Grow heart-healthy blueberries

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Grow-blueberriesBlueberries are one of the easiest berries to grow and a great plant for beginner and organic growers.

Freshly picked blueberries are one of summer’s great treats, so plant now for a delicious serve. These heart-healthy berries are chock full of antioxidants, as well as anti-inflammatory, antimicrobial and anti-carcinogenic properties.

Growing conditions

blueberry-plantBlueberries like a free-draining, acid soil with lots of organic matter mixed in. Dig compost and a little peat into your soil or potting mix before planting. Rabbiteye blueberries are not as fussy as Highbush varieties and do not need such an acid soil (see note on blueberry types below). They will tolerate a pH of 5.5, whereas other blueberries grow best below 5.5, between 4.5 and 5.5.

Plants will grow more vigorously and fruit better if planted in full sun, so choose a warm, sunny spot in the garden or patio. They will also fruit better if another blueberry variety is planted nearby for pollination. Check the label to see which blueberries make suitable ‘partners’. The best ones are those that flower at the same time (some are early bloomers, some are mid-season bloomers, others are late bloomers).

Dig a hole three times the width of the pot and the same depth as the root ball. If planting more than one bush for cross-pollination purposes, plant no more than 3m apart. Blueberries also make excellent low hedges. For hedges, position about 75-90cm apart.

Plants have a shallow root system, which means they don’t have the ability to dig deep below the surface in search of water. Make sure you supply plenty of water during the growing season, particularly when flowers and fruit are forming. The first year is critical for the establishing of young bushes, so don’t skimp on water. If you have several bushes it may be worth investing in an irrigation system. Keep the immediate area around your bushes free of weeds and grass to cut down on competition for water and nutrients.


In the first three years, blueberries require only a light feed. You can apply a slow-release fertiliser in spring, but a continuous top-up of organic mulch will be beneficial. Compost is ideal, or an acidic mulch such as pine needles or peat. Avoid mushroom compost and wood ash, both of which have a high pH level.


Blueberries don’t require a great deal of pruning other than the removal of diseased wood or weak growth. Fruit is borne on second year wood, so if pruned regularly you won’t get any fruit. After four or five years, the oldest branches may need cutting back to encourage fresh, vigorous growth. Any leggy growth can be cut out to encourage plants to bush up.


If you’d like to increase your blueberry collection you can take softwood cuttings in early spring. Cut stems about 15cm long and strip the bottom leaves, leaving two or three at the top. Place the cuttings in a pot filled with sand and peat moss and leave in a warm, bright spot out of direct sunlight. Keep the pot moist and roots should form in about eight weeks. Grow on until plants are big enough to plant in the garden, or pot up into a larger container.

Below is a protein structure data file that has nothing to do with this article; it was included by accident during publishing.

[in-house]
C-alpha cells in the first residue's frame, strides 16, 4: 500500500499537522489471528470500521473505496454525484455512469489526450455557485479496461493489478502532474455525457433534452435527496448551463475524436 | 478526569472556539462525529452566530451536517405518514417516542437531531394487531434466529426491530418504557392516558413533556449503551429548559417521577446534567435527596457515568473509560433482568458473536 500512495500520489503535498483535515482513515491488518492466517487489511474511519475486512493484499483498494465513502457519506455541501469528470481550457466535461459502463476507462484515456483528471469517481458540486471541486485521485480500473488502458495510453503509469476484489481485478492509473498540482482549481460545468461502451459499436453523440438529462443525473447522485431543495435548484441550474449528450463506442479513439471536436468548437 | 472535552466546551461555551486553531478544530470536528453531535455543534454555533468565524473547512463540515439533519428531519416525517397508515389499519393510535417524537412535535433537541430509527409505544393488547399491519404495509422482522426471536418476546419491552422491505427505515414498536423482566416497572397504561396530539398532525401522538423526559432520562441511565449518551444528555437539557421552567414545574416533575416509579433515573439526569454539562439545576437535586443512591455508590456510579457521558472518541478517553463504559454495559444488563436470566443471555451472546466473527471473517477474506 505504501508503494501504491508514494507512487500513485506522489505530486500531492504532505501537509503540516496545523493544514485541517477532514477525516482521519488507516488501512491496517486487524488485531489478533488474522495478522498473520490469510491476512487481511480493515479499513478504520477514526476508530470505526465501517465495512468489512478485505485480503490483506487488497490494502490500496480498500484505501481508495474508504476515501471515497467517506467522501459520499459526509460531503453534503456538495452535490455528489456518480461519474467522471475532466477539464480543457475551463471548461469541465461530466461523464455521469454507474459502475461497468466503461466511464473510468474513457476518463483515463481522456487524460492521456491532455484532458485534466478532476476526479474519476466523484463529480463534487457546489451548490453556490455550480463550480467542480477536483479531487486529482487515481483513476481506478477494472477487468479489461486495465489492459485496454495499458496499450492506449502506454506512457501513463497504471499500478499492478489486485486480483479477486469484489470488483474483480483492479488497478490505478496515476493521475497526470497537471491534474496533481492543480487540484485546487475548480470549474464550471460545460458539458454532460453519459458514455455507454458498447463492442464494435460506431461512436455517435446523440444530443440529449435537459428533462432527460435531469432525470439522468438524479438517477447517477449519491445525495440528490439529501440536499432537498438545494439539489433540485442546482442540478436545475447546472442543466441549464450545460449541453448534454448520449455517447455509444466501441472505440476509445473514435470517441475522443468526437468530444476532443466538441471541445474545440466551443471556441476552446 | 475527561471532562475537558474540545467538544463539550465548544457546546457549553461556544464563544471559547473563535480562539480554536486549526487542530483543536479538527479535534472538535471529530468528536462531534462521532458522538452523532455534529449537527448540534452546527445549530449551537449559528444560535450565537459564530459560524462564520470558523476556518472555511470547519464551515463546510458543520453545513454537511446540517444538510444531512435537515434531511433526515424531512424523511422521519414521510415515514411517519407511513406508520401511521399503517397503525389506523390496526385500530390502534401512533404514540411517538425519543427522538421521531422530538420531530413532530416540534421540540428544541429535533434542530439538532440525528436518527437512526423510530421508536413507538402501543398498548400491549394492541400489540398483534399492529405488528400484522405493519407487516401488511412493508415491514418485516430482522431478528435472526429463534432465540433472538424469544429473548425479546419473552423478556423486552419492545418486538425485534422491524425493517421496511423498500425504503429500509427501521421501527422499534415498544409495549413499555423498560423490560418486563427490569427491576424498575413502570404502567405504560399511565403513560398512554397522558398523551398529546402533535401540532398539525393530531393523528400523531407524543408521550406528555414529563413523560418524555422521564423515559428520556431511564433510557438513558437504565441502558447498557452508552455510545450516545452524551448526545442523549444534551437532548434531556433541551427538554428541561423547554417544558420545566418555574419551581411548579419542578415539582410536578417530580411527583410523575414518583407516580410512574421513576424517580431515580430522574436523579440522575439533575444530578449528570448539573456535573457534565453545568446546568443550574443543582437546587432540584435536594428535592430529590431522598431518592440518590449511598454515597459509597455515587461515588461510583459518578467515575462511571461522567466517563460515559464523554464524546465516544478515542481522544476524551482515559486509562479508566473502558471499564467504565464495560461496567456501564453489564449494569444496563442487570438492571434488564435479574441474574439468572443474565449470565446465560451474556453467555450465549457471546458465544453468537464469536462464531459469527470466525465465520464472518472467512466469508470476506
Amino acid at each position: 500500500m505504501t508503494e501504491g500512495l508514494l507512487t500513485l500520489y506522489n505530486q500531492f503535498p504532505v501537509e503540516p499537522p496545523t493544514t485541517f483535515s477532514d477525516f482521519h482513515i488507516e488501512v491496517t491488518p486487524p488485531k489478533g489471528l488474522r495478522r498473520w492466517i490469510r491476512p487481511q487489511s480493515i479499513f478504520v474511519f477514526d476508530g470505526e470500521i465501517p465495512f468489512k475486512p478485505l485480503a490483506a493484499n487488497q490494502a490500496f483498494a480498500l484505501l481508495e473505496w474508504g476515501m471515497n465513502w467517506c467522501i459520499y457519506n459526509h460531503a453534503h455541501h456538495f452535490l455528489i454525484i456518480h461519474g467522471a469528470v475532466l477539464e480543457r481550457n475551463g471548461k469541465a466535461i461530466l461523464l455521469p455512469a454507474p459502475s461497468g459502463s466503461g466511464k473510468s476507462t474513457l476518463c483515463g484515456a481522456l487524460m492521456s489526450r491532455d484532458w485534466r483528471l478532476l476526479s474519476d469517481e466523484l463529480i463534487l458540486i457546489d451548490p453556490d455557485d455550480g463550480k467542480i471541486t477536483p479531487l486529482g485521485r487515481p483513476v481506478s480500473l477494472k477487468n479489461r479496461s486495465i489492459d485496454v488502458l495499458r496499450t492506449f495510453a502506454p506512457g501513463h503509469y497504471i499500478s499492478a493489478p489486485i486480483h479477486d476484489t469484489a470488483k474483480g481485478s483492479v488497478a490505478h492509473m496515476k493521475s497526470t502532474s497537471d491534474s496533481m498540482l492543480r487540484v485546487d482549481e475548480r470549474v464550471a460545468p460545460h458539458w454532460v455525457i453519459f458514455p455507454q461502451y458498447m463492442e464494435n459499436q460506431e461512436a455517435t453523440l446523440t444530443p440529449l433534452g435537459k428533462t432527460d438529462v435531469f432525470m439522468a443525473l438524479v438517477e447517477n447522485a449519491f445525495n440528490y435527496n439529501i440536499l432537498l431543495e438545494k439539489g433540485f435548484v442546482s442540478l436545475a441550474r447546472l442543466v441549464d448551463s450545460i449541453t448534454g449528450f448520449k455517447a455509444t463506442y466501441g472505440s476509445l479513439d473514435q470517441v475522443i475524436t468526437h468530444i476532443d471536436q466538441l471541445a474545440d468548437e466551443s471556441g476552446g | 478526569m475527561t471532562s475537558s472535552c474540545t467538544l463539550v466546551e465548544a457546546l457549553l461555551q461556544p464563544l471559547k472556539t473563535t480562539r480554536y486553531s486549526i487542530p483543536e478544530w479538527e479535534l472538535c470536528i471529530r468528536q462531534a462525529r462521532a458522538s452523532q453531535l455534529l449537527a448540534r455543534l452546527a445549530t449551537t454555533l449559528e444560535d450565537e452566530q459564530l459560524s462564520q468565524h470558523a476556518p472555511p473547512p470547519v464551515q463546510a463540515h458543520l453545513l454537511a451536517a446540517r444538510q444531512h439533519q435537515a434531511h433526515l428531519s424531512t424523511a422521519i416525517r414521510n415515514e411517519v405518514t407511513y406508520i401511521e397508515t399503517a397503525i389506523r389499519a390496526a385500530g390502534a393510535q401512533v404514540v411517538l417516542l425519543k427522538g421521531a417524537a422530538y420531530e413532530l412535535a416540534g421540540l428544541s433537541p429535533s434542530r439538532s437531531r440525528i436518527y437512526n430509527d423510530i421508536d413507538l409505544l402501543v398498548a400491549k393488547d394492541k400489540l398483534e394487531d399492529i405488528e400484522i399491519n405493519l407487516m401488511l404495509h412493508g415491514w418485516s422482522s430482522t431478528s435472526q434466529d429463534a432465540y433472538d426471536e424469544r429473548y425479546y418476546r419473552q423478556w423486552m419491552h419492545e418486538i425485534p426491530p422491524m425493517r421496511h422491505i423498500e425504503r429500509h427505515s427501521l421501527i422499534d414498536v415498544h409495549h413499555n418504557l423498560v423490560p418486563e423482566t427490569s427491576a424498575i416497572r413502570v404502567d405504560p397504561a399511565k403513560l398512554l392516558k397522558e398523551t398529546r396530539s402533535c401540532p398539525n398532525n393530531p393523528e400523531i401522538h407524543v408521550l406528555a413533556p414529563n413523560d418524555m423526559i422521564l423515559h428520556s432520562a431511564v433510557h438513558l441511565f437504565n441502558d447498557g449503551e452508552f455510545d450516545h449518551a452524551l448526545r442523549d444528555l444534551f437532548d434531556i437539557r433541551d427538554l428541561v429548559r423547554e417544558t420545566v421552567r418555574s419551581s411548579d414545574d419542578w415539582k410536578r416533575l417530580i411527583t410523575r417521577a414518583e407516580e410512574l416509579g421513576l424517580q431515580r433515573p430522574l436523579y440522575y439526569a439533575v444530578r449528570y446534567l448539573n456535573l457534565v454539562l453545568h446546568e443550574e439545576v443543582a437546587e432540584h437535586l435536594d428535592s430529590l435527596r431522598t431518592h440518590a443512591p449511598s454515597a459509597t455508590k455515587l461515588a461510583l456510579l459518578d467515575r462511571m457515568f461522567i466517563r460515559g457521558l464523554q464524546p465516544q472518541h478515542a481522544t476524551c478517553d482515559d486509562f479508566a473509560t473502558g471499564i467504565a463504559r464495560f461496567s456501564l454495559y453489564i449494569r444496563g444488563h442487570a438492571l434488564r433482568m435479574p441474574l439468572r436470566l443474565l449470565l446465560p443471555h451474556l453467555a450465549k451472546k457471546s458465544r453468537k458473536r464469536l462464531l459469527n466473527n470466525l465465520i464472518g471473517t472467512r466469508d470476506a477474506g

When to pick

Blueberries are ready to pick when they’ve turned a nice deep blue. The fruit should easily pull away from the plant when ripe. You can leave the fruit on the bush after they’ve turned blue to develop a more intense flavour, though if left too long they’ll drop off.

You might want to throw over bird netting too, otherwise you could lose your fruit to the neighbourhood wildlife.

Types of blueberries

There are three types of blueberries cultivated worldwide – Lowbush, Highbush and Rabbiteye, though in New Zealand we grow only the latter two. Highbush blueberries are the most common, although Rabbiteyes are becoming increasing popular. Within the Highbush group there are Northern Highbush and Southern Highbush blueberries. Northern Highbush varieties require a high winter chilling, at least 700 hours per year, while Southern Highbush varieties require only about 400 hours, making them ideal for the warmer north. Northern Highbush varieties include ‘Duke’, ‘Elliot’, ‘Jersey’ and ‘Nui’, among others, while Southern Highbush varieties include ‘Blueberry Muffin’, ‘O’Neal’, ‘Southern Blue’ and ‘Summer Blue’.

Highbush blueberries are deciduous and self-fertile, although another variety planted close by will produce a larger, better crop.

Rabbiteyes are evergreen and at least two varieties are needed for cross-pollination. They are suitable for all parts of the country, although they don’t like very cold conditions. Varieties include ‘Blue Dawn’, ‘Blue Magic’, ‘Centurian’ and ‘Powder Blue’, among others.

Rabiteye varieties crop much later in the season, from February to early April, whereas Highbush varieties will produce fruit from mid-November to mid-February. If you plant several different varieties from each group you can spread the fruiting season considerably.

Rabbiteyes are also more tolerant to drought (although regular watering is best) and less susceptible to the root rot phytophthora, although care is still needed with planting to avoid disease.


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